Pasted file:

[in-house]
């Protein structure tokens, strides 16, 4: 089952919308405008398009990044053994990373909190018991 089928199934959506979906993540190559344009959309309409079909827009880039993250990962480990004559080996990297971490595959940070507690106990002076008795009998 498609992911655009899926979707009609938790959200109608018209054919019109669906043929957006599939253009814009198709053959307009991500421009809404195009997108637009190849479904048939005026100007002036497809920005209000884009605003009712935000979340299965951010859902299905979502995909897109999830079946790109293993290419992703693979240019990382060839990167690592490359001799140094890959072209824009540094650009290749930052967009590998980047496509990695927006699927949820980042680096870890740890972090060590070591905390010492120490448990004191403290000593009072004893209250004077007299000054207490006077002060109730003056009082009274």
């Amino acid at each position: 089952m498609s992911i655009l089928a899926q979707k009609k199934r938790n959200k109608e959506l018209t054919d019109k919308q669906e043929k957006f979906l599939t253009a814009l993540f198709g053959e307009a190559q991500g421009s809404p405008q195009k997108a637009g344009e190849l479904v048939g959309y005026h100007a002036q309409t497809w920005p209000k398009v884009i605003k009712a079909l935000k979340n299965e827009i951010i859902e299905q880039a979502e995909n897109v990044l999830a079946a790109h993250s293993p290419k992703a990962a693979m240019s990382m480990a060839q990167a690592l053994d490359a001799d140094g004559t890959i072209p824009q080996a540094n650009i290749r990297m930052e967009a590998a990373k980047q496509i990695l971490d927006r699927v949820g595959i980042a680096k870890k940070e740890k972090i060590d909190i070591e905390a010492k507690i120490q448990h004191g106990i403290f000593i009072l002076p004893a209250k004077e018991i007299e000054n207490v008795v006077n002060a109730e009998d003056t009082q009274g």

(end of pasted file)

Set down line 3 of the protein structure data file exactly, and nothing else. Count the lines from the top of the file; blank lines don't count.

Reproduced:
């Amino acid at each position: 089952m498609s992911i655009l089928a899926q979707k009609k199934r938790n959200k109608e959506l018209t054919d019109k919308q669906e043929k957006f979906l599939t253009a814009l993540f198709g053959e307009a190559q991500g421009s809404p405008q195009k997108a637009g344009e190849l479904v048939g959309y005026h100007a002036q309409t497809w920005p209000k398009v884009i605003k009712a079909l935000k979340n299965e827009i951010i859902e299905q880039a979502e995909n897109v990044l999830a079946a790109h993250s293993p290419k992703a990962a693979m240019s990382m480990a060839q990167a690592l053994d490359a001799d140094g004559t890959i072209p824009q080996a540094n650009i290749r990297m930052e967009a590998a990373k980047q496509i990695l971490d927006r699927v949820g595959i980042a680096k870890k940070e740890k972090i060590d909190i070591e905390a010492k507690i120490q448990h004191g106990i403290f000593i009072l002076p004893a209250k004077e018991i007299e000054n207490v008795v006077n002060a109730e009998d003056t009082q009274g």